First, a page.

See Id. at 324; Little v. Liquid Air Corp.,
37 F.3d 1069, 1075 (5th Cir. 1994) (en banc) (per curiam). An
issue is genuine if the evidence is such that a reasonable
jury could return a verdict in the Reddicks' favor.
See Anderson v. Liberty Lobby, Inc., 477 U.S. 242,
248 (1986). The Reddicks' failure to produce proof as to
any essential element of a claim renders all other facts
immaterial. TruGreen Landcare, L.L.C. v. Scott, 512
F.Supp.2d 613, 623 (N.D. Tex. 2007) (Fitzwater, J.). Summary
judgment is mandatory where the Reddicks fail to meet this
burden. Little, 37 F.3d at 1077.
as here, the proper resolution “turns on the
interpretation of Texas law, ‘[this court is] bound to
apply [Texas] law as interpreted by the state's highest
court.'” Am. Int'l Specialty Lines Ins. Co.
v. Rentech Steel L.L.C., 620 F.3d 558, 564 (5th Cir.
2010) (second brackets in original) (quoting Barfield v.
Madison Cnty., Miss., 212 F.3d 269, 271-72 (5th Cir.
2000)). Under Texas law, a home equity loan may only be
foreclosed upon by a court order. See Tex. Const.
Ann. Art. XVI, § 50(a)(6)(D). When a lender exercises
its power of sale granted in a mortgage, Rule 736 provides
the procedure for obtaining a court order. See Tex.
R. Civ. P. 735.1. Lenders may opt instead to pursue an order
by judicial foreclosure. See Tex. R. Civ. P. 735.3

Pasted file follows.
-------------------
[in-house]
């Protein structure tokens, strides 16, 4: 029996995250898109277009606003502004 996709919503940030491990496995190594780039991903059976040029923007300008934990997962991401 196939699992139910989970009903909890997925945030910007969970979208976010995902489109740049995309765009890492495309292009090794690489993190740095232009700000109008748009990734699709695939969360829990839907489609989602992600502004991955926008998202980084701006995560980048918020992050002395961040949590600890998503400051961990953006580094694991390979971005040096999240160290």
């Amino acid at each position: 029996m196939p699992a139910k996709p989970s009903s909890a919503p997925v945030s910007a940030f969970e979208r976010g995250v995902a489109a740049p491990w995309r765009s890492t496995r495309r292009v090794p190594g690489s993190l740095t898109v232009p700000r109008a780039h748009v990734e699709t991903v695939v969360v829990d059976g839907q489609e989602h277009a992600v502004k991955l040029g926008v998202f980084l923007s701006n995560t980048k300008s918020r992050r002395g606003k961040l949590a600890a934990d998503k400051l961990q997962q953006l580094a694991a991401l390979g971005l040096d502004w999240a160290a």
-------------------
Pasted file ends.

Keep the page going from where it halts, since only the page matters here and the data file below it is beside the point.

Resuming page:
(“A Rule 736 order is not a substitute for a judgment
for judicial foreclosure, but any loan agreement, contract,
or lien that may be foreclosed using Rule 736 procedures may
also be foreclosed by judgment in an action for judicial
sale of real property under a power of sale in a mortgage or
deed of trust that creates a real property lien” must
take place within four years after the day the cause of
action accrues. Tex. Civ. Prac. & Rem. Code Ann. §
16.035(b) (West 2017). When this four-year period expires,
“the real property lien and a power of sale to enforce
the real property lien become void.” Id. at
§ 16.035(d); Cline v. Deutsche Bank Nat'l Tr.
Co., 2015 WL 4041791, at *5 (N.D. Tex. July 2, 2015)
(Fitzwater, J.) (citing Khan v. GBAK Props., Inc.,
371 S.W.3d 347, 353 (Tex. App. 2010, no pet.)). If a
noteholder has the option to accelerate, then the date of
accrual is the date the noteholder exercises the option.
Khan, 371 S.W.3d at 353 (citing Holy Cross
Church of God in Christ v. Wolf, 44 S.W.3d 562, 566
(Tex. 2001)). Although accrual is a legal question,
“whether a holder has accelerated a note is a fact
question.” Cline, 2015 WL 4041791, at *5
(quoting Holy Cross, 44 S.W.3d at 568).
material facts in this case are largely undisputed, and the
parties focus instead on the legal issue of tolling. Neither
side disputes that the Reddicks' claims accrued when
Deutsche Bank accelerated the loan on May 24, 2011. The
Reddicks maintain that Deutsche Bank exercised its option to
accelerate the debt on May 24, 2011, that the statute of
limitations expired on May 24, 2015, and that the lien is
void. Deutsche Bank primarily contends the statute of
limitations was tolled when the Reddicks filed the two
lawsuits because it could not foreclose under Rule 736 while
the lawsuits were pending. The Reddicks maintain that because
Deutsche Bank could ...